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Bathtubs over Broadway

Director - Dava Whisenant - 2019

"Greasy movie"
Gleeful doc sheds light on the often overlooked “industrial musical”, while also celebrating one man's devotion to comedy and ironic entertainment - live from Rotterdam

QUICK SNAP: LIVE FROM ROTTERDAM

In this delightful comedy documentary, exLate Show With David Letterman editor and first-time feature director Dava Whisenant introduces us to the show’s longest serving writer, Steve Young, and principally, his obsession: the industrial musical. These were full-blown Broadway-style productions for companies like Ford and Xerox, delivered as one-off performances in conference rooms. To give you an idea, one of Steve’s favourite songs is My Bathroom, from the musical The Bathrooms Are Coming. It begins with the lyrics “My Bathroom, my bathroom is a very private place”. They are mad.

David Letterman, one of the great ironists of all time, poked at the form of the Talk Show with such minute dexterity that, during its glory days, it became impossible to tell what was real, fake, smart, dumb. But Bathtubs Over Broadway is about when irony becomes sincerity, which will be a resonant narrative for cynics in a millennial ‘post-post-post-irony’ world. Steve starts out hunting these musicals down because he finds them so funny (he discovers The Bathrooms Are Coming while looking for material for a Late Show segment) but as he delves deeper into this hidden world, his affection and appreciation for the form becomes something else.

The industrial musical echoes through pop culture, filling in the blanks of Mr Show and bands like Ariel Pink. Punk legend Don Bolles and Jello Biafra also appear, superfans, two folks who Steve almost certainly never expected to be friends with. There are great scenes of them geeking out together over the deepest cuts about radiators and management techniques. It genuinely reveals something new. Something that’s more than a sexy dog chow song. It’s an entire piece of American history.

The filmmaking is not exactly what we would call dirty. But in revealing this bizarre subsection of American culture, Whisenant has made a film that lives up to the ideals of the dirt. We touch lightly on the death of American industry, with clips of General Motors in Flint, Michigan as a marker for the change, which caused the decline of the industrial musical (lower budgets, more corporate anonymity). That drama makes this a real snapshot of an American moment, a time which some wish to return to, and also one that doesn’t really exist. That’s glossed into a song and dance routine about a toilet brush.

Bathtubs in Broadway manages to capture a huge time of change in Steve’s life, with the end of Letterman, his building of friendships with figures from the industrial musical scene, and the release of his book. But there’s also an off-the-cuff reference to a separation, to a wife that we’ve heard about but who doesn’t appear. The movie is perhaps too respectful of Steve to go prying into this stuff, but at the same time, that perhaps holds it back from properly investigating his psychology. This is, after all, an increasingly life consuming hobby-cum-obsession, that Whisenant never investigates the reasons for. Which results in a comic figure at the film’s centre who is difficult to really know. It’s a difficult negotiation.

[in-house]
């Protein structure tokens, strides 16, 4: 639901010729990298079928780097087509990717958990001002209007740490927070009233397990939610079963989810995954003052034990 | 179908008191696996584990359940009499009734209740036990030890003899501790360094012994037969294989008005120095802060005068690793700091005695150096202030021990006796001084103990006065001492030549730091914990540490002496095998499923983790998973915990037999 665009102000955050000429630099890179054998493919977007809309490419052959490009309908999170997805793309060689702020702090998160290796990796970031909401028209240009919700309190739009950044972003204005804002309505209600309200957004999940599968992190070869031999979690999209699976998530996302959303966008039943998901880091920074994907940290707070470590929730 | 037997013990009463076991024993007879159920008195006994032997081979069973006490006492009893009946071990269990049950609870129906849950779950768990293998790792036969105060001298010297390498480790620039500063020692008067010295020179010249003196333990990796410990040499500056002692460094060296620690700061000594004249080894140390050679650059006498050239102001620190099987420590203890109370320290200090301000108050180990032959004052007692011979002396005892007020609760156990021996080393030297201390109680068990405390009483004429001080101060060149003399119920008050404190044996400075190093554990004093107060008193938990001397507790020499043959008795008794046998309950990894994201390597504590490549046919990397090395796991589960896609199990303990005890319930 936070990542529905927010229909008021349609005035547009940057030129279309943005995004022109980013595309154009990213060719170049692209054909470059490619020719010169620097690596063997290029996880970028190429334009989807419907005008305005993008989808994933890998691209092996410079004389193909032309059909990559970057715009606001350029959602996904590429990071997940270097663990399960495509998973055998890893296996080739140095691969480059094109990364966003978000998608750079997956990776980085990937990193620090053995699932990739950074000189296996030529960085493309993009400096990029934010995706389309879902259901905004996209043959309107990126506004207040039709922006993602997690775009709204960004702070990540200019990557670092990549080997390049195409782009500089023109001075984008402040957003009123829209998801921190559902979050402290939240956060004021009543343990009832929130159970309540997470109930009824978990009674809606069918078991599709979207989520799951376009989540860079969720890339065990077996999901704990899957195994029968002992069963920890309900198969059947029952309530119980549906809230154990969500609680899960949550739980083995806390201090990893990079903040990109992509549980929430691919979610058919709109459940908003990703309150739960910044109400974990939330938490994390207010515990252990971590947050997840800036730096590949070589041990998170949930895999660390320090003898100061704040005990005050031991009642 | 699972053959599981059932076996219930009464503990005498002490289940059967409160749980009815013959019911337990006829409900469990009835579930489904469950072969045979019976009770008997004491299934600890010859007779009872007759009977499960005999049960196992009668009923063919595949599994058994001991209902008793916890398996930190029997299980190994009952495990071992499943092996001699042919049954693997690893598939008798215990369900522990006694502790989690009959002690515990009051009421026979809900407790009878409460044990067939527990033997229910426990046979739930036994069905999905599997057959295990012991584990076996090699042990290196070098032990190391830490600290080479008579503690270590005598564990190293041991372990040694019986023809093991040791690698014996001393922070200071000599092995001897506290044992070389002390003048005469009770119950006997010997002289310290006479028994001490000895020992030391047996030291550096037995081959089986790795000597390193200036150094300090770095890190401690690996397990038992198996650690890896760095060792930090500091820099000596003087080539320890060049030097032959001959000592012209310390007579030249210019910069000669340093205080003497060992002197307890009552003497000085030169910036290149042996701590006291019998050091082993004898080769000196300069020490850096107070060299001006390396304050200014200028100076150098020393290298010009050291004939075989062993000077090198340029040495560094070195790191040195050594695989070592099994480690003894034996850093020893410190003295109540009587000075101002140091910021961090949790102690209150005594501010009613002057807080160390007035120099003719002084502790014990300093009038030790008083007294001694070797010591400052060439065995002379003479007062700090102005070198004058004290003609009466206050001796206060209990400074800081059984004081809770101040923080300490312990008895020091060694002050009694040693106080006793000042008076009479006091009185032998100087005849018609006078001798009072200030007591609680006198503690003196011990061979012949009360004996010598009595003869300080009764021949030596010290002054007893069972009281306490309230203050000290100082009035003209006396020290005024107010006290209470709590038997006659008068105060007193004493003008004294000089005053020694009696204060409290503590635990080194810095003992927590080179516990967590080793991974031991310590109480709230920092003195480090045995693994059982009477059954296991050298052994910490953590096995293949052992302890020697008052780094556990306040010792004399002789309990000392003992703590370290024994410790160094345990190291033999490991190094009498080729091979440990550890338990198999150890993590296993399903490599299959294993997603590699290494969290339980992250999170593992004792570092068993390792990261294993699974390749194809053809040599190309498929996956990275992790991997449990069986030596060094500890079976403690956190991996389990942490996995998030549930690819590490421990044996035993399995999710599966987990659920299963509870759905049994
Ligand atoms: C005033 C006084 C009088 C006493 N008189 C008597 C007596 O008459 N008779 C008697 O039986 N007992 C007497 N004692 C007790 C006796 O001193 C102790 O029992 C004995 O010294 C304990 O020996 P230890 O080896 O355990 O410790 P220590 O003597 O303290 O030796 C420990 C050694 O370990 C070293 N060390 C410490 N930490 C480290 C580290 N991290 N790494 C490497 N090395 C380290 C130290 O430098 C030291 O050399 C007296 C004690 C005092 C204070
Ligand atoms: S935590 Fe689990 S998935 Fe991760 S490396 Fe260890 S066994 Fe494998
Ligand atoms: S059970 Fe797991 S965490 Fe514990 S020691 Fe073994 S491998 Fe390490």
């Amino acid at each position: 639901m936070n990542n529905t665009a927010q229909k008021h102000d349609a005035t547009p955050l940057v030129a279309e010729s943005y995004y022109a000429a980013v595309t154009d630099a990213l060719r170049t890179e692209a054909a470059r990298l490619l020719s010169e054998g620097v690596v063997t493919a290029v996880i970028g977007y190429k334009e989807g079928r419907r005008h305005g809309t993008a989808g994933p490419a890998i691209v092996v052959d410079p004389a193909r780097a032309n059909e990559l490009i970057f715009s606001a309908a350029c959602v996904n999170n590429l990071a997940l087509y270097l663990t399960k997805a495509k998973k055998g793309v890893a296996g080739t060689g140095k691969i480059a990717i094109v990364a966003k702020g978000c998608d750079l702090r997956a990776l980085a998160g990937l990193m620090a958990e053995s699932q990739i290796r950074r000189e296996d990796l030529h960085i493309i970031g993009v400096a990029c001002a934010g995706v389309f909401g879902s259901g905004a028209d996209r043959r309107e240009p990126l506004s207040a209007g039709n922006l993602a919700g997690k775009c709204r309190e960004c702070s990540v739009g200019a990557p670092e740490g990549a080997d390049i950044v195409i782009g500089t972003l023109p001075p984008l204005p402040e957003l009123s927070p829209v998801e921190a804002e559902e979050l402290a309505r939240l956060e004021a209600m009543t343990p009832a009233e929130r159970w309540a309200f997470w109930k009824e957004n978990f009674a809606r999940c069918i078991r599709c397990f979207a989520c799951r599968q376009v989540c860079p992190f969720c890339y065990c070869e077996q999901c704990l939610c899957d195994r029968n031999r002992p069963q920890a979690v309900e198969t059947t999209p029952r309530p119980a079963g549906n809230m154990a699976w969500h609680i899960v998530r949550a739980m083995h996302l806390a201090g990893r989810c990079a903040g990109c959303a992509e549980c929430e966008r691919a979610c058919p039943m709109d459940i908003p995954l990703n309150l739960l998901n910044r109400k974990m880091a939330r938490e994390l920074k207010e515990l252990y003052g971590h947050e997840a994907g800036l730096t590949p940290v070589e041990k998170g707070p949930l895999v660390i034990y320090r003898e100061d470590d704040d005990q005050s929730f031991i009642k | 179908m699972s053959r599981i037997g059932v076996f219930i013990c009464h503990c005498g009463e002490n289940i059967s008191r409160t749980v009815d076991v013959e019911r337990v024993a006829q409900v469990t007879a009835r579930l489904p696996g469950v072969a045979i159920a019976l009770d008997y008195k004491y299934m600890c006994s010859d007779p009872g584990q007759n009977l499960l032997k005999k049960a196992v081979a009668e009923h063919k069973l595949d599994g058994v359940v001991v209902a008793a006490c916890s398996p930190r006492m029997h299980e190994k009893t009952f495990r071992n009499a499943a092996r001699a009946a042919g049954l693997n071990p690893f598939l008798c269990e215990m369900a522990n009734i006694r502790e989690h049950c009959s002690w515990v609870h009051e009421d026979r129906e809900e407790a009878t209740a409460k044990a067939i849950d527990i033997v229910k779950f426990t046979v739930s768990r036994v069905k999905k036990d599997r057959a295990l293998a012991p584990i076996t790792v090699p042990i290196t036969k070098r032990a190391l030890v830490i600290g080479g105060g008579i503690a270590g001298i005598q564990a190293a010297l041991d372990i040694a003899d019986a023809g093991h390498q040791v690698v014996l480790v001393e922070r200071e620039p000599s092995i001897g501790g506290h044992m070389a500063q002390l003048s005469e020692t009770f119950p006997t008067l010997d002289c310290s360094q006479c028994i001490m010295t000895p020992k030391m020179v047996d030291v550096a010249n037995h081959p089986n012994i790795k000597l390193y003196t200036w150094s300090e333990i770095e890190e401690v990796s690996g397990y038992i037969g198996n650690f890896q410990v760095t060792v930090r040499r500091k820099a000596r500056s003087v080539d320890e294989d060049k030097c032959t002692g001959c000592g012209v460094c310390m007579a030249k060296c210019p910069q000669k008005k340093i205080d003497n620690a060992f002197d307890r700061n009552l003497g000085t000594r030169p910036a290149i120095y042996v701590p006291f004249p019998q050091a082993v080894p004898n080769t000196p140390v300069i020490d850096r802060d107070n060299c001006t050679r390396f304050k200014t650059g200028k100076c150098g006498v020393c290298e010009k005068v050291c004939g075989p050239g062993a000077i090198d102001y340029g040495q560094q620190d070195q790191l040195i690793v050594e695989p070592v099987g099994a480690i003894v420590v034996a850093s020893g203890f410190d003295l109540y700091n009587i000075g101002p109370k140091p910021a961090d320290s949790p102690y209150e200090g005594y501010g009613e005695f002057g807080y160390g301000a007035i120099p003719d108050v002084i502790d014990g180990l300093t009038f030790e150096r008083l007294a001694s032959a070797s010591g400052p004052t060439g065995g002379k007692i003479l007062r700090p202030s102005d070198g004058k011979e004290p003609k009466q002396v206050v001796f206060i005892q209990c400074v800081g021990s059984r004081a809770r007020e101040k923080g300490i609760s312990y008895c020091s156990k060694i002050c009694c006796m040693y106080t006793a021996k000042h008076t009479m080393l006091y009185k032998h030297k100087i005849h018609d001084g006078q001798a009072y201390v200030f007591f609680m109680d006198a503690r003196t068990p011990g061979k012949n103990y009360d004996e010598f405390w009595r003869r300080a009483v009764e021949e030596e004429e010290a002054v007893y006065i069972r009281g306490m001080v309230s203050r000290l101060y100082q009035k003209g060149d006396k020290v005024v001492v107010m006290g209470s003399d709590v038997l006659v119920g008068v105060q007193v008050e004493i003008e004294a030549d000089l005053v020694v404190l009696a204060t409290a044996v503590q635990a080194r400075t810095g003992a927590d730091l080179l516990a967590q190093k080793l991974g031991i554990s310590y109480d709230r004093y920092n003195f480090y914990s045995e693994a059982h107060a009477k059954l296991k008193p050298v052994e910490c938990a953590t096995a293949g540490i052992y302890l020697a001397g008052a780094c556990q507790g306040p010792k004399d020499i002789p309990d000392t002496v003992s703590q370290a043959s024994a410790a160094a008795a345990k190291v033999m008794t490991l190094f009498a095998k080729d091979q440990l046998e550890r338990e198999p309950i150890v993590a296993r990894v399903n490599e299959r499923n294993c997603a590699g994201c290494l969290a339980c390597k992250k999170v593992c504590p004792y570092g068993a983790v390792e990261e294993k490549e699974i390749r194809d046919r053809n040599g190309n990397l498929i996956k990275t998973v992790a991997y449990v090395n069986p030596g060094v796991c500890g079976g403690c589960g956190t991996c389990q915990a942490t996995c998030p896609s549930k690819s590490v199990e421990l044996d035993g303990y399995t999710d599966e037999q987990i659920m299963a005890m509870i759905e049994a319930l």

Bathtubs Over Broadway exists in order to shine a light on the industrial musical and maybe delving further into Steve’s head would have shifted that focus, but when he’s such a central figure who is clearly searching to fill some void, you are left wondering.

The film falls prey, as have a lot of recent documentaries, of over-egging the ending, delivering a sequence that seems to wrap up all the ideas, one last check in on the interviewees making their grand statements… and then it keeps going. You could hear the audience, half reaching for their coats, slumping back down. But then Whisenant delivers her most ambitious piece of filmmaking, a full musical finale that features most of our interviewees dancing through the streets, Steve making at least two costume changes. Their singing is questionable, the lyrics corny, but its put together with such love that it achieves what musical numbers are supposed to: capturing a feeling that mere words can’t. Bathtubs Over Broadway is one of the funniest documentaries in years, and I hope it lets many more into the world of My Bathroom.

Bathtubs Over Broadway is showing at the International Film Festival Rotterdam, which is taking place right now.



"Greasy movie"

By Ben Flanagan - 30-01-2019

By Ben Flanagan - 30-01-2019

Ben’s a Bristol-based critic and podcaster who’s trying to watch and read eve...

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